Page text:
Before Pictures: A Photography Journey

July 4, 2022

Before I started taking pictures, there was so much I didn’t know about the world outside my own front door. I didn’t know that dragonflies came in a rainbow of colors, that turtles shed parts of their shells, or that we had cuckoos in Michigan! I didn’t know that cedar waxwings could get drunk eating fermented berries, or that great blue herons would stay here throughout our cold Michigan winters. My enlightenment all started with a Christmas wish.

A brown, white and yellow Widow Skimmer dragonfly

In the Fall of 2013, my husband, Mel, started asking me what I wanted for Christmas. I gave his question a good deal of thought and came up with the idea that I’d like to have a better camera. All I had was a pocket-sized Canon PowerShot– a lightweight and easy to carry camera with very limited capabilities.

Michigan’s Black-billed Cuckoo
A Great Blue Heron that decided to stay in Michigan for the winter!

Once I told Mel what I wanted, he went to work doing the research and came up with a bigger, better version of the Canon PowerShot that he thought might work. I loved it– and ultimately, dubbed it my “gateway drug”.

Eastern Kingbird babies hoping for lunch!
A giant snapping turtle taking a break on a very hot day!

I happily used that camera on and off for the next three and a half years; taking the usual family photos and typical vacation shots. It wasn’t until we went to Florida in 2016 for our first extended stay that my addiction to nature photography really kicked in. There were so many rookeries, sanctuaries and preserves with new and unusual birds, mammals, and reptiles that I had absolutely no trouble feeding my ‘habit’!

Florida alligator taking a siesta

Eventually though, I started wanting more. I wanted a camera with a faster response time so that the bird on the limb would still be there once I pressed down the shutter button. I wanted to get pictures of the birds and butterflies that were farther and farther away, and I wanted sharper images. Mel went back to work looking for a camera that would do all those things—without causing us to re-finance our home! By July of 2017, I had my new camera, a Nikon D3400 and a detachable 70-300mm zoom lens. I was back in business!

A bright-eyed Yellow Warbler
Common Yellowthroat

At some point along the way, Mel decided to take up his photography hobby again and assumed ownership of my D3400 after finding me a Nikon D5600 to take its place. We were both hooked!

Spiny Softshell Turtle

I loved all the beautiful pictures I could get with my D5600 and the 70-300mm lens, but there were birds and butterflies still out of reach that I wanted to capture! After a bit of research, Mel thought that a Sigma 150-600mm lens might do the trick. I was well aware of the size and weight of this lens based on what I had read, but when it actually arrived, I thought “What on earth have I done??” It looked huge! It felt heavier than I expected and I had serious reservations about my ability to carry it around for hours on end. But, I really, really wanted to take ‘far away pictures’ so off I went, camera and lens in hand.

The BIG lens!

I used that set up for a year or so before my back started telling me that it might be better to add a monopod to my camera in order to support all that weight when I stood for hours taking pictures. Adding a monopod would mean I’d have a little more weight to carry as I walked along, but I wouldn’t have to hold the camera up to my eye unsupported as I patiently waited for the ‘perfect shot’ or tried to pan the movement of a bird in flight. My back has thanked me many, many times over.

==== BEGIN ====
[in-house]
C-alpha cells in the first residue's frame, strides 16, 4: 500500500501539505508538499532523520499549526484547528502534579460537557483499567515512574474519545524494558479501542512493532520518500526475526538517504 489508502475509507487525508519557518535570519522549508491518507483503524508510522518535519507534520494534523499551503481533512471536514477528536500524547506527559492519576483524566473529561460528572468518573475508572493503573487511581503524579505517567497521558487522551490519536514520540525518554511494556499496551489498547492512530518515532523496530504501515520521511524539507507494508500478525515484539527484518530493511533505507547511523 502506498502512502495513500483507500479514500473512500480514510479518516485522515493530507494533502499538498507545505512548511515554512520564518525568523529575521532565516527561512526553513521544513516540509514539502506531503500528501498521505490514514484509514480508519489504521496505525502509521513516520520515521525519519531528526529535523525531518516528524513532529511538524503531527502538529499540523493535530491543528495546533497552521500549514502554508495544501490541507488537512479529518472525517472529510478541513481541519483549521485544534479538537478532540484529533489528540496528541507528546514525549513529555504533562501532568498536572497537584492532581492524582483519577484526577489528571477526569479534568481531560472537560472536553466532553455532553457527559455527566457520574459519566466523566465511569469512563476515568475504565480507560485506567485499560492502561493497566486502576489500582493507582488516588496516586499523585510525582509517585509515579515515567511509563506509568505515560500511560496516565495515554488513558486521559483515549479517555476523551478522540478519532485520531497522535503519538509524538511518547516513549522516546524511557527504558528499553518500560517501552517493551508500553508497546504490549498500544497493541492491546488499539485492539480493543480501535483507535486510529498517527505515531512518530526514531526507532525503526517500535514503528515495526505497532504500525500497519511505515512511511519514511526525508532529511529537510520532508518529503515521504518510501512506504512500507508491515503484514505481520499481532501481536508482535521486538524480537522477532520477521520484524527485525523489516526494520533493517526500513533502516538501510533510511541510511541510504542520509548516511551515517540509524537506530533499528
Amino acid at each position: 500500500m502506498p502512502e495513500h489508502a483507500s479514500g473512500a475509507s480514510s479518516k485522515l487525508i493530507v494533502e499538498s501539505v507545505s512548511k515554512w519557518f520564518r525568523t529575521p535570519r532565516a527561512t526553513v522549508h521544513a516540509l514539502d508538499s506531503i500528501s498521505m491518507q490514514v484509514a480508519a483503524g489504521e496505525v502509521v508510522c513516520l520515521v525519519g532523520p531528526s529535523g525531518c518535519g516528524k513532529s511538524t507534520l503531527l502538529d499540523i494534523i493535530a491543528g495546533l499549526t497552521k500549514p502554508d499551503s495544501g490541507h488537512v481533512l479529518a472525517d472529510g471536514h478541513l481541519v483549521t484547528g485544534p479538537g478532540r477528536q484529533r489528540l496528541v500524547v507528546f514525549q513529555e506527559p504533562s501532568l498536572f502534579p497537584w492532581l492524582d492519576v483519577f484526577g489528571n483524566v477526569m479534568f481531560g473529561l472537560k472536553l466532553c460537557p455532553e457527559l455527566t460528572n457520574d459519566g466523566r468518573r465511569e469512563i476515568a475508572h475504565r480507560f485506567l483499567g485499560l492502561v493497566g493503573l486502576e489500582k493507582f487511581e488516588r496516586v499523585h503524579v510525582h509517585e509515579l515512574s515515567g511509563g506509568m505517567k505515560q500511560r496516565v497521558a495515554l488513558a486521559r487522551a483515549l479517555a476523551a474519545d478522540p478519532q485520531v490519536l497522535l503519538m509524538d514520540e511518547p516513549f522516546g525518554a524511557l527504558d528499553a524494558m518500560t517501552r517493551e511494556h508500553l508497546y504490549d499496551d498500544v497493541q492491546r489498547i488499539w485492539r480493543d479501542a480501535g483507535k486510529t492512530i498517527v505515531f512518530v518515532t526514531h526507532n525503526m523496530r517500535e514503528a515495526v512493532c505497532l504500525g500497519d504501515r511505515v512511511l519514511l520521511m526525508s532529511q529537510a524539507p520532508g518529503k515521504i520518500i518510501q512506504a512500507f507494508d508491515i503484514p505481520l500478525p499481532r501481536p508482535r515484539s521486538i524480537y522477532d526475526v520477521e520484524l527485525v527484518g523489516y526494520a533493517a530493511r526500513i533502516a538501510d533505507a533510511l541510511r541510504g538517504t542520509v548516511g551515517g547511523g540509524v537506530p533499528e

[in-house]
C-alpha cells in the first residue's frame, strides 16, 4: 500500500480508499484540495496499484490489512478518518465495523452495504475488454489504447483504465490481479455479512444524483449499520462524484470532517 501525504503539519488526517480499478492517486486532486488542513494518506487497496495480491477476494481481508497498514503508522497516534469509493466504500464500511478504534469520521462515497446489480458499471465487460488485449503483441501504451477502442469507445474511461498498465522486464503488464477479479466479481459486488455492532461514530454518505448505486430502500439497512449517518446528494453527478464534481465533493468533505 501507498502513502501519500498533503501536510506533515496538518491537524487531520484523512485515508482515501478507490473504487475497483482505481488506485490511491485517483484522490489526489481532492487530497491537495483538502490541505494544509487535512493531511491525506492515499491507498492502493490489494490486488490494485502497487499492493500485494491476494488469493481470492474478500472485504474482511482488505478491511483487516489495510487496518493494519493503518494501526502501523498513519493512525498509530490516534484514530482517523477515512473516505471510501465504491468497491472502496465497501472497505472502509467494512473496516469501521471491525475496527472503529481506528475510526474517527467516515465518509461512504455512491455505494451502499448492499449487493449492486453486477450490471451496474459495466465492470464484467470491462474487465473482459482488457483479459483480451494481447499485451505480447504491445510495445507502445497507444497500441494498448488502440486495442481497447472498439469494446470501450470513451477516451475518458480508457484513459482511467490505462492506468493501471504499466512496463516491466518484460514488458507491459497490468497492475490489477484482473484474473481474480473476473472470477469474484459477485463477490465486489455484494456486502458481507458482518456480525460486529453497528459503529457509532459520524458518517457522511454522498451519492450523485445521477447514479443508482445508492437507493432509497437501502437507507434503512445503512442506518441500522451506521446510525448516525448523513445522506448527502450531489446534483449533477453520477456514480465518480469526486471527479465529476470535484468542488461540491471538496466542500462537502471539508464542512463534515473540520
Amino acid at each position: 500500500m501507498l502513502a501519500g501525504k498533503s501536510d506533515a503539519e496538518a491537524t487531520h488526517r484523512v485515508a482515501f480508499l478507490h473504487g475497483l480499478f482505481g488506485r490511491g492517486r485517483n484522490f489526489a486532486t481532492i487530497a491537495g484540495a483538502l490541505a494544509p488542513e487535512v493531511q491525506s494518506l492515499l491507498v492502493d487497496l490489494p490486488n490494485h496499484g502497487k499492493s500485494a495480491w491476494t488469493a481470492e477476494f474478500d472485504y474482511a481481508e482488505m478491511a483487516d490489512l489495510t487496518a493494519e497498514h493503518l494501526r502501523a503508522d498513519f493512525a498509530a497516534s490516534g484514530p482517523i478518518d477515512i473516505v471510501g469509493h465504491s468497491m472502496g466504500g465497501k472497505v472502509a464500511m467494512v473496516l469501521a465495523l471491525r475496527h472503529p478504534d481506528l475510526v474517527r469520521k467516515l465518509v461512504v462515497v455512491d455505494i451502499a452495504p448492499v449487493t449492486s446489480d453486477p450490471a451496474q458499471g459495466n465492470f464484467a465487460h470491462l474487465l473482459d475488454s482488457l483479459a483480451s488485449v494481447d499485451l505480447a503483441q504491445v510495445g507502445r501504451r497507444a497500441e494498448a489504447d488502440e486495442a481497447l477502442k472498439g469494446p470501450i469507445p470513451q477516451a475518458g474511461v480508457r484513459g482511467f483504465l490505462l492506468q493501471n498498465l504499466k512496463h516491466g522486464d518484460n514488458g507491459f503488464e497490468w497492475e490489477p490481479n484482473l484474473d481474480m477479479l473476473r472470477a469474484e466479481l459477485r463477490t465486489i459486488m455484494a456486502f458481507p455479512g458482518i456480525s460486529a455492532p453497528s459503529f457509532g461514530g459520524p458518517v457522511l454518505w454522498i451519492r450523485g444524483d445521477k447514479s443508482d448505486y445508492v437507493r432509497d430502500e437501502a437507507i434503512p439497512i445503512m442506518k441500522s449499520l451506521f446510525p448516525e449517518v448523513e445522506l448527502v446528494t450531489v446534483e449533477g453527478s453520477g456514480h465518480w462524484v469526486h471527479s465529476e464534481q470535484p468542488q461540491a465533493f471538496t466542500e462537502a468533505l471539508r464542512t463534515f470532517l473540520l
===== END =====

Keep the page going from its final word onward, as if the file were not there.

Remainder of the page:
Taking pictures using the camera mounted on a monopod– a good back-saver

I used the Nikon D5600 for two or three years along with the 150-600mm lens before totally exceeding the picture expectancy of my camera with over 100,000 shots!! I decided to trade it in for a Nikon D500, a camera that was highly rated for nature photography and has totally lived up to that assessment!

Blanding’s Turtle
Barn Swallow

Before taking pictures, I had already loved going on nature walks– but there was so much I didn’t see! With my camera in hand the world suddenly opened up!! I paid more attention.  I noticed things I had never noticed before– like the subtle movement of a blade of grass that might mean a dragonfly had landed, or the tiny ‘bump’ at the top of a long-dead tree that might mean a hummingbird was resting; or the infinitesimal speck of blue on a shiny green leaf that might mean a damselfly was nearby.

Hagen’s Bluet Damselfy

All of those creatures had been there all along, but I never saw them —until I started taking pictures!

Colorado Rocky Mountain High

Mel and I have just returned from a vacation in Colorado where we both enjoyed pursuing our passions—fly fishing for him, nature photography for me.

August 28-29

Hitchcock Nature Center, Honey Creek, Iowa

Our four day, twelve hundred mile car journey from Michigan to Colorado took us through the states of  Indiana, Illinois, Iowa and Nebraska. According to Google Maps, it’s only a 16 hour journey— that is if you don’t stop to sleep or eat or go to the bathroom! We did all of the aforementioned, plus took a side trip to Honey Creek Iowa where we spent two days in a cozy little cabin on the grounds of the Hitchcock Nature Center. While at the nature center, we took pictures walks along the  Fox Ridge Run Trail and the Boardwalk Trail.

Great Spangled Fritillary on Field Thistle

August 30- September 2

Ft. Collins, Colorado

From Honey Creek, Iowa we headed through Nebraska to Fort Collins, our first Colorado destination.